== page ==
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INTERVIEW: ILLUSTRATOR & SURFACE PATTERN DESIGNER JODIE SMITH

Welcome to the artist interview series where I interview talented designer makers, surface pattern designers, artists and illustrators. Today's artist, the third of the interview instalments is talented illustrator and surface pattern designer Jodie Smith. She creates colourful and fun illustrations.


1.Explain a little about yourself and what you do?

I'm currently in my final year at Leeds College of Art, studying Printed Textiles and Surface Pattern. My style is quite illustrative and playful and this lends itself well to designing for children: children's fashion, interiors, books and greetings.

2.Do you have any favourite techniques?

 I prefer working with hand processes, more specifically collage and Lino print. I enjoy the unpredictability of Lino print and the textural marks made. But I also like the precise quality illustrator gives and think this works well for children too, I am currently in the process of combining the two.


3.What are your favourite art materials to use?

 I enjoy the process of mixing colours with acrylic paint and painting papers, and then cutting and layering shapes to create narratives within my designs.

4.Do you have a favourite piece of artwork you have made? 

I find it hard to like my own work as I am SO self critical, but I think this collage translated through screen print onto fabric worked quite well as the natural textures of collage printed well, and I appliqu├ęd on top with felt to add more tactility to the design. This design was created with the idea of it going on a children's t-shirt as a placement print.



5. What's your preferred colour palette?

I don't have a specific preferred colour palette, but I do work a lot in bright, fun colours as I feel they keep children's more interested in the designs. However my favourite personal colours tend to be mustard, baby blue, navy blue and orange- colours I feel could work well for gender neutral designs that I might focus on in future projects.

6. What influences your work?

I find inspiration everywhere: visiting new cities and countries, antique shops, cafes, craft fairs, children's illustration books, magazines (my go to's being frankie, betty and dot), scandinavian design, the list is endless.

7.Could you show us where you work/studio space?
 
My studio space at uni looks like this:
 
My space at home looks like this:









8.What path did you take to get where you are now?

 I studied a BTEC in Art and Textiles before coming to university, and this really helped me prepare for university in terms of coursework (there was and still is a lot of it) and using print facilities/dye labs/studio spaces.

9.Are there any defining moments in your creative career?

 I haven't got a fully developed creative career yet, as I am still a student. However I would say that being on my course has given me so many opportunities such as live projects with Tigerprint and Hallmark. I won a two week placement and cash prize with Hallmark which was a great opportunity and insight into the greetings industry. I also completed a placement with Lemon Ribbon, a children's fashion print company that designs for many well known high street retail brands. This year I was also shortlisted for the Mollie Makes magazine handmade awards under the 'youth category' and got to go to the awards day where I met and presented in front of the likes of Pinterest, Etsy and Tatty Devine, it was a very exciting and surreal day.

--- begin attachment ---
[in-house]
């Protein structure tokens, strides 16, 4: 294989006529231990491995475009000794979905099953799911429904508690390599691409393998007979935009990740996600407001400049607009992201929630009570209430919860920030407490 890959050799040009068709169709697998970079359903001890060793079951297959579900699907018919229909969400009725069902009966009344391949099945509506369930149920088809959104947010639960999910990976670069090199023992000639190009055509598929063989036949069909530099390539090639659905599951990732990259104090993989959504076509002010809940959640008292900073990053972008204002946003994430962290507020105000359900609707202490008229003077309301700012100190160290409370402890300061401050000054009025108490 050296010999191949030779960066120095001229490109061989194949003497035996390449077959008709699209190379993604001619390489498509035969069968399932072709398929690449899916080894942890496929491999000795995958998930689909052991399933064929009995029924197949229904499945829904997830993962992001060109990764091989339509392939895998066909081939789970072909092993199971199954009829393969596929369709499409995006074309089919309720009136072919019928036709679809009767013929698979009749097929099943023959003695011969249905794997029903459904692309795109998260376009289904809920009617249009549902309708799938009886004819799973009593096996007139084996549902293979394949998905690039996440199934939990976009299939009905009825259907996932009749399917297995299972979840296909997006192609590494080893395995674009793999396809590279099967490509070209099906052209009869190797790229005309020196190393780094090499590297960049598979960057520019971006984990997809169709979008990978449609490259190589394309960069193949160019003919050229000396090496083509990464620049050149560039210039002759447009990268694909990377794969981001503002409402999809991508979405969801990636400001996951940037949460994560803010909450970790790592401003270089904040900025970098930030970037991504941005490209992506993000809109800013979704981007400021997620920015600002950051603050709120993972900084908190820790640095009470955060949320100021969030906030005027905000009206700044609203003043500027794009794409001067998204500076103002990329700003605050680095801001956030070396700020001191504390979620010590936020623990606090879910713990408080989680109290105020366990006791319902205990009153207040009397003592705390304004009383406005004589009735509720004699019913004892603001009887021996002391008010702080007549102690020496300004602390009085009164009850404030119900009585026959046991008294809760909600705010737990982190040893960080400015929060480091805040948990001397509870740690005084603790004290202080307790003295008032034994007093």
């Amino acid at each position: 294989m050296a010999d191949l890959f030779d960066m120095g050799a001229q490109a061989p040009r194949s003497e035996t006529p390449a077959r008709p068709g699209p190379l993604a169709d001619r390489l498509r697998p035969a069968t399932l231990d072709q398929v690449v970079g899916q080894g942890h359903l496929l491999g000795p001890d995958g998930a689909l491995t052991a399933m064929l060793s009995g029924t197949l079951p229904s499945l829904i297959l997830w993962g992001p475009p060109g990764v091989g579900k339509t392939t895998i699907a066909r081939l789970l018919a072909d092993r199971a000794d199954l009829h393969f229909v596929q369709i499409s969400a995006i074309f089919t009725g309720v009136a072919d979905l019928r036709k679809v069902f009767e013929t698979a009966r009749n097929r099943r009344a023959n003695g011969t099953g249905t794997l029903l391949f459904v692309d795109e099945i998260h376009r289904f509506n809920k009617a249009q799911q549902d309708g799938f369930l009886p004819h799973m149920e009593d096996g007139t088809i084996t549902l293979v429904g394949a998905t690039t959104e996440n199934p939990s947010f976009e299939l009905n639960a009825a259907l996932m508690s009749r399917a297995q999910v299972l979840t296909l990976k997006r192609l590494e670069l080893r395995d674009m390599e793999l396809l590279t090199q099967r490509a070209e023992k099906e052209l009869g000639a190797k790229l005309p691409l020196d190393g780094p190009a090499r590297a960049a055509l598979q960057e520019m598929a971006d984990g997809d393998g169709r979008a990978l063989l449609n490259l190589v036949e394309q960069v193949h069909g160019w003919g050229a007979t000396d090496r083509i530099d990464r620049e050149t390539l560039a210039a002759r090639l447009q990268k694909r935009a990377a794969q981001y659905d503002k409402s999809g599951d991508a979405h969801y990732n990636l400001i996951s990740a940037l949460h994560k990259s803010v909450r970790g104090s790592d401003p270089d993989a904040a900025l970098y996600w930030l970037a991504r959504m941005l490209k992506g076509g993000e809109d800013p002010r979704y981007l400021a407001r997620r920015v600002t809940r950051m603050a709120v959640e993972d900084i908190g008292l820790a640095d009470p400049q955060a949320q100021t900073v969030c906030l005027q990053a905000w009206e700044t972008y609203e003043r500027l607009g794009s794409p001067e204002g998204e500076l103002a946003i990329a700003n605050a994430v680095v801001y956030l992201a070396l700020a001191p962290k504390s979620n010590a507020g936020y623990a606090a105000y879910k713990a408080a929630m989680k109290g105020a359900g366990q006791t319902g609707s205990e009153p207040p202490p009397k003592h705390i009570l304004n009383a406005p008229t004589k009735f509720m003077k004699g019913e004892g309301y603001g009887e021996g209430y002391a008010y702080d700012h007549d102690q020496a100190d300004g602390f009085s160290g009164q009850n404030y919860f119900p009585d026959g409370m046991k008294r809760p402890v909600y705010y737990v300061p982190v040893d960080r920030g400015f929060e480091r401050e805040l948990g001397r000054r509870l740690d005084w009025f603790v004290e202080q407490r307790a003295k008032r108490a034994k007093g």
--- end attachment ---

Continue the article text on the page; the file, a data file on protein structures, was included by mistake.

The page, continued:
10.When did you know you wanted to be an artist/illustrator/designer/printmaker?

Ever since year 8 at school when I drew a mythical beast for a competition with our local art gallery, I didn't think much of it then but it got displayed in the gallery and my art teacher was very enthusiastic about it with my mum at parents evenings. He saw something in my work that early on and encouraged me to take art at GCSE level so if it wasn't for him (doing his job I guess) then I wouldn't of thought much of it.

11.What would be a normal day for you?

  My days recently have consisted of 12 hour days at university collaging, Lino printing, screen printing, designing on illustrator and chipping away at the dreaded dissertation. They are quite full on at the moment but I love what I do so I don't mind too much.

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12.What is your dream project or goal?

 I would LOVE to publish my own children's books, and to work for myself one day within my own studio space, and perhaps even have my own business as a surface pattern design studio with other designers to work alongside and go to trade shows and business meetings across the word with. I also like the idea of having my own shop full of things designed for children.

13.Is there any advice you could give to an aspiring artist?

 It is a really hard industry to get into so only do it if your heart is 100% into it. This makes the long days and late nights and working weekends A LOT easier as you get to do what you love everyday. Also be yourself, so many people try to be someone else and reproduce others work and this doesn't really get you anywhere. Find out what you want and your style - this can take a while but once you've found it it will be worth it as designs with the makers personality shining through really stand out.


Thank Jodie! I hope you have enjoyed the interview!

If you would like to see more of Jodie's work or shop her products here are the links below:


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